[thelist] Are you designing with CSS and web standards?

Joshua Olson joshua at waetech.com
Fri Mar 11 10:26:02 CST 2005

> -----Original Message-----
> From: Mike Roy
> Sent: Friday, March 11, 2005 10:35 AM

> > A designer could be thought more of as the architect, and 
> neither the
> > engineers who plan the implementation nor the contractors 
> who build the
> > house.  
> Hmmm ... that's a nice idea at first glance, but any functional
> designer (houses, cars, websites) had better think thier design
> through to implementation or there is real danger that:
> * the design will be compromised to facilitate something the designer
> didn't take into account. (plumbing, interior headroom, load times)
> -or-
> * the design will be adhered to strictly at the expense of some other
> dimension (energy  efficiency, safety, browser compatability)
> Examples: We've all seen ugly cars and I understand some of Frank Loyd
> Wrights most beautiful houses are not ideal places to live.


What you've just described would be typical "team" interactions.  A designer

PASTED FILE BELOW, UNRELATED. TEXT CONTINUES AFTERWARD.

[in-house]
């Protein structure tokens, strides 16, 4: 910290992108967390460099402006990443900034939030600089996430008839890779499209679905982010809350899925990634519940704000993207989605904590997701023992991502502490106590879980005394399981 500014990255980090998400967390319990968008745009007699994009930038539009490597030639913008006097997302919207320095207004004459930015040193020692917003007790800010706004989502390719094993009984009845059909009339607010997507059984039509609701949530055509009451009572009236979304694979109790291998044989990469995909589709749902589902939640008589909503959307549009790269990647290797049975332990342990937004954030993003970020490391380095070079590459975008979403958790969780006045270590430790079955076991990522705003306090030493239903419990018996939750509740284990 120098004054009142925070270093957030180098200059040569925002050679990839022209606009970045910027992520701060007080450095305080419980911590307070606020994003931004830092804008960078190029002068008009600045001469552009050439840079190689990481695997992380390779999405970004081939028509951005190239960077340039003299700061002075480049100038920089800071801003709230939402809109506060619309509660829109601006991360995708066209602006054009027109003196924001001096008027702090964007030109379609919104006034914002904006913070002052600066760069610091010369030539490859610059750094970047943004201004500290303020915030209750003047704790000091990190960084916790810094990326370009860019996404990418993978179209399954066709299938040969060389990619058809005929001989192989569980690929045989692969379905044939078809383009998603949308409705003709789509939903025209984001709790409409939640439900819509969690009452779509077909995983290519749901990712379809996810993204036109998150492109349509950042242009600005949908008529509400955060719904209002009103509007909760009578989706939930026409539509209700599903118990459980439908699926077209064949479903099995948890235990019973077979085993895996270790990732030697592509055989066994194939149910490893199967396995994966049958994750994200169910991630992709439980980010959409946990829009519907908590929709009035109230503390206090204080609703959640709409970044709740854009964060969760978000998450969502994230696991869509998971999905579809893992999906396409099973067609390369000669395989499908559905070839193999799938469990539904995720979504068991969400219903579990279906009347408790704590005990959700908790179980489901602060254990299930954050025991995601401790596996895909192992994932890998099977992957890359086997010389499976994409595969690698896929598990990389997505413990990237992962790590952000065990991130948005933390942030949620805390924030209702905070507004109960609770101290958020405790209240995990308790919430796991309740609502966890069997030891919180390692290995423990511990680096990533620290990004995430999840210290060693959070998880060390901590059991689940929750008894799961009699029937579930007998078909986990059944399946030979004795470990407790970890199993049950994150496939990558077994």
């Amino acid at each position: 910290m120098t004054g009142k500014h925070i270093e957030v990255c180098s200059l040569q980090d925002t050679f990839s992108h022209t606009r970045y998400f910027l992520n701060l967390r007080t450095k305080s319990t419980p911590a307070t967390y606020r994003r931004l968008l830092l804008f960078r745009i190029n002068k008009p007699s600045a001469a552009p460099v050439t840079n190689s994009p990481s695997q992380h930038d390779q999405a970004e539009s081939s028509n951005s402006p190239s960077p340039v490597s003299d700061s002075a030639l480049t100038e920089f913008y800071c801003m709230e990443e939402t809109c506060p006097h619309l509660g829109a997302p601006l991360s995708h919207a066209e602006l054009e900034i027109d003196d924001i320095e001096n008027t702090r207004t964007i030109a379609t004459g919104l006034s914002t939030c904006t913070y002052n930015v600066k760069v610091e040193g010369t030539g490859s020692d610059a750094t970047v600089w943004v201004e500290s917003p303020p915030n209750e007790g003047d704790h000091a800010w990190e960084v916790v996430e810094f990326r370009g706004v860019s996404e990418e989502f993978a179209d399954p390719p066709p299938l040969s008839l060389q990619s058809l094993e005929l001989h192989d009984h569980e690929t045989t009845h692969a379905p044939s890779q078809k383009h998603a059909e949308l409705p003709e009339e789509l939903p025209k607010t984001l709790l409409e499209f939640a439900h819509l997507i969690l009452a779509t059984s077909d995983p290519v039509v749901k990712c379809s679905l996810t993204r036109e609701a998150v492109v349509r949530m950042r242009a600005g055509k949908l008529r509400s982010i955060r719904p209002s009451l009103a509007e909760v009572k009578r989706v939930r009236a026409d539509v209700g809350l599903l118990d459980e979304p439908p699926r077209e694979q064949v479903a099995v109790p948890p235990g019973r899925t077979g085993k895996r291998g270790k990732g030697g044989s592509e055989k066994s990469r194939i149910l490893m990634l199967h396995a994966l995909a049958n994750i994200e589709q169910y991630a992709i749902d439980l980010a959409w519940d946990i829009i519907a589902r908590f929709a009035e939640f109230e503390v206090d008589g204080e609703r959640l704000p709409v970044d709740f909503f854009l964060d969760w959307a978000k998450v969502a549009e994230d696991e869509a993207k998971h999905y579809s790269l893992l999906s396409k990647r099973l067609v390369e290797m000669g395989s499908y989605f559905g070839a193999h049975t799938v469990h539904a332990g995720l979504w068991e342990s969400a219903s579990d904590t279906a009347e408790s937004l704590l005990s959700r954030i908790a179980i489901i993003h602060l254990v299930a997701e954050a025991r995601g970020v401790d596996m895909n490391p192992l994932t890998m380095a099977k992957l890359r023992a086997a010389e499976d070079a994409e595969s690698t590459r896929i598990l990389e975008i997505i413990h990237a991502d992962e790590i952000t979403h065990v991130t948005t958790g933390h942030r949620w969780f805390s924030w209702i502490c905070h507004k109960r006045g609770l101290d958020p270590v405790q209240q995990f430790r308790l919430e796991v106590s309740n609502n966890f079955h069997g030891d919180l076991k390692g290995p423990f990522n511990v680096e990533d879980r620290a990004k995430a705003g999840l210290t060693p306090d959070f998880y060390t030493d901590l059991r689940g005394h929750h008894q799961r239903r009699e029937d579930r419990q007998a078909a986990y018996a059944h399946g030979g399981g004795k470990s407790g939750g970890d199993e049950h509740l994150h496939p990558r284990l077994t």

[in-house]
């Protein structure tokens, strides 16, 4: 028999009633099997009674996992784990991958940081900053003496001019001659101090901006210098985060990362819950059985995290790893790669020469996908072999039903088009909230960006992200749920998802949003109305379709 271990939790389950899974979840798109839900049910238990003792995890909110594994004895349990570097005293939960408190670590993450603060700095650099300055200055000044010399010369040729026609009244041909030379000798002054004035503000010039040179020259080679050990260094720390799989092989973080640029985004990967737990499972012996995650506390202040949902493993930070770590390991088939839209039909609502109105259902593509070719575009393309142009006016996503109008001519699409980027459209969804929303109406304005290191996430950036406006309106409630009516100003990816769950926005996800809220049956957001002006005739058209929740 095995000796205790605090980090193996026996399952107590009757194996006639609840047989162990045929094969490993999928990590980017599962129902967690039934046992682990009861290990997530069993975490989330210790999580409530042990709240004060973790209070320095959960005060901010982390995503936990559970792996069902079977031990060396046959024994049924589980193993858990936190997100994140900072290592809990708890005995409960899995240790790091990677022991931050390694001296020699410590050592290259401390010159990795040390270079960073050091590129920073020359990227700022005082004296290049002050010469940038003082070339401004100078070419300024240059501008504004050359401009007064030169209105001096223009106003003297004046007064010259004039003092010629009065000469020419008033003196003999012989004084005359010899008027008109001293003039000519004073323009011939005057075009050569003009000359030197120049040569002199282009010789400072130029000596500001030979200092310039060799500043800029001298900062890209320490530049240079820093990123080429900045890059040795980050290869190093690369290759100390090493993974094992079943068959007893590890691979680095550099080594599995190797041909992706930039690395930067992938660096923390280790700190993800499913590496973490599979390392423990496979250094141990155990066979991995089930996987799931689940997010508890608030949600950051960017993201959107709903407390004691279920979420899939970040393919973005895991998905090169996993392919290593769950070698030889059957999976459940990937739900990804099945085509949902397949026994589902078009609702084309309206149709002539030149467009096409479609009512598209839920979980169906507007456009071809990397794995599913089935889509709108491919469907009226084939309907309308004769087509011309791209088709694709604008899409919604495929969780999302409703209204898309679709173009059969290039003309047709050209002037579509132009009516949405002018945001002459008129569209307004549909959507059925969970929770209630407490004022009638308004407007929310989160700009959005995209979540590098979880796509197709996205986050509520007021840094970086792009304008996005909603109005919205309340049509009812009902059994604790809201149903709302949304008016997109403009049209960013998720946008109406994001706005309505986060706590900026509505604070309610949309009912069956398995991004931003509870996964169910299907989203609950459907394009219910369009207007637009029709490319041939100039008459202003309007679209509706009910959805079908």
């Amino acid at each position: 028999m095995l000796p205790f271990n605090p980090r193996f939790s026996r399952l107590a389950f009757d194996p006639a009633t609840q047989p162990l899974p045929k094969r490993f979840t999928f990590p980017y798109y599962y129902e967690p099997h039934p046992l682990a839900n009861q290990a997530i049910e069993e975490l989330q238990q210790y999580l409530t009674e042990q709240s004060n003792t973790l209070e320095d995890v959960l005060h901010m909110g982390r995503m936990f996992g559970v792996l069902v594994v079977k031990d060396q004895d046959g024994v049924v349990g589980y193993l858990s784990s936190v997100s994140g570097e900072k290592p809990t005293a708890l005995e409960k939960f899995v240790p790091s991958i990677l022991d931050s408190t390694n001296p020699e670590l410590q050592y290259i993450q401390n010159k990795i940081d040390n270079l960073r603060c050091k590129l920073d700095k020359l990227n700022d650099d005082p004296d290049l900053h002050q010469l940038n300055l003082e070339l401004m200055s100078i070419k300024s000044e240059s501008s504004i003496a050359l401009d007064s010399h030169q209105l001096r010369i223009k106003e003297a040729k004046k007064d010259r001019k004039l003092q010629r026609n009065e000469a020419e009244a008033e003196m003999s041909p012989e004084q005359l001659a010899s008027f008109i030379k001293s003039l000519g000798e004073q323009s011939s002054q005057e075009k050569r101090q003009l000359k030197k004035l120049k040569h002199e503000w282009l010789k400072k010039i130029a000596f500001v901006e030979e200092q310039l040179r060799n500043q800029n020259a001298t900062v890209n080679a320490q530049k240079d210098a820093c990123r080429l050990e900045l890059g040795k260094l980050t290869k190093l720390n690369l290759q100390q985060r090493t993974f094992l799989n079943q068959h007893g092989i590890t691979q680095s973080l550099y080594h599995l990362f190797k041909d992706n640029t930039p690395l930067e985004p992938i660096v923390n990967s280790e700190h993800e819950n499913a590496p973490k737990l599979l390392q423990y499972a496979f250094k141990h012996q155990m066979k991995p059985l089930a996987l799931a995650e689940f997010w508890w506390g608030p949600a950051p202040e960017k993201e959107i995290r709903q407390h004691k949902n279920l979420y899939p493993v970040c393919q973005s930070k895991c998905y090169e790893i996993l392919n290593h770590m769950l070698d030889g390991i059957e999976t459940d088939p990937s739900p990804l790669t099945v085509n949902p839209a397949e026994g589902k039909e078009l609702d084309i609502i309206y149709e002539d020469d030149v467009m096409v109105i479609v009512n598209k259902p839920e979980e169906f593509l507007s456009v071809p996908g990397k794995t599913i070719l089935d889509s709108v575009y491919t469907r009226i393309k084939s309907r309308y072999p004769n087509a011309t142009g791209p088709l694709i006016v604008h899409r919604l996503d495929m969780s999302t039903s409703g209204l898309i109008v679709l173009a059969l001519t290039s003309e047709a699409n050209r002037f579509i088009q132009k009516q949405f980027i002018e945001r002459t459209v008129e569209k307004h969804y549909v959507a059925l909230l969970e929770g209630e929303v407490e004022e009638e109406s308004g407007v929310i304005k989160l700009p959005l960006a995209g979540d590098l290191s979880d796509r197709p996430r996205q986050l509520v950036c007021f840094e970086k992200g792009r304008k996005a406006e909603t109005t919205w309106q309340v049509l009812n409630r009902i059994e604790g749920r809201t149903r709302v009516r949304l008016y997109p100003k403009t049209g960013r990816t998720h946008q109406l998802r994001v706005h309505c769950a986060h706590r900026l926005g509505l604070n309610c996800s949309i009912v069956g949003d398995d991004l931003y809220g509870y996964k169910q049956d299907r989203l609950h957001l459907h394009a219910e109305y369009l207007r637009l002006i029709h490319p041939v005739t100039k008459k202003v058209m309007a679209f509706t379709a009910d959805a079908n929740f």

doesn't work in a vacuum all the time.  If something doesn't work from an
implementation standpoint, make the designer rework that portion of the
design.  As any designer works on projects, they eventually understand
limitations of the medium and of what clients are willing to accept.  I'm
not saying that they know CSS or any technical stuff... I'm just saying that
they know the limitations of what their team can implement and how "far out"
they can go before the clients cringe.

Ken Chase then added his thoughts, to which I agree.  

My experience has been that graphic artists with little or no preconceptions
about HTML and CSS tend to product more "out of the box" designs.  As with
any team environment (yes, all of my thoughts have been geared toward
specialization of skills, which then mandates a team rather than a one
person shop), communication and learning how to work together are paramount
to success.  Developers, working within their own skills, need to coordinate
with the designer to come up with a design they can actually implement.  The
better the CSS developer, the fewer compromises the designer will have to

Lastly, please not that I'm putting the onus of understanding web usability
issues in the hand of the designer as well as the developer.  They have to
understand how the eye scans a page, how logical placement of elements
affects a users experience, how the medium works (browser sizes, in pixels),
etc.  The designer still has to know the medium.  :-)  Nobody gets off that

Joshua Olson
Web Application Engineer
WAE Tech Inc.


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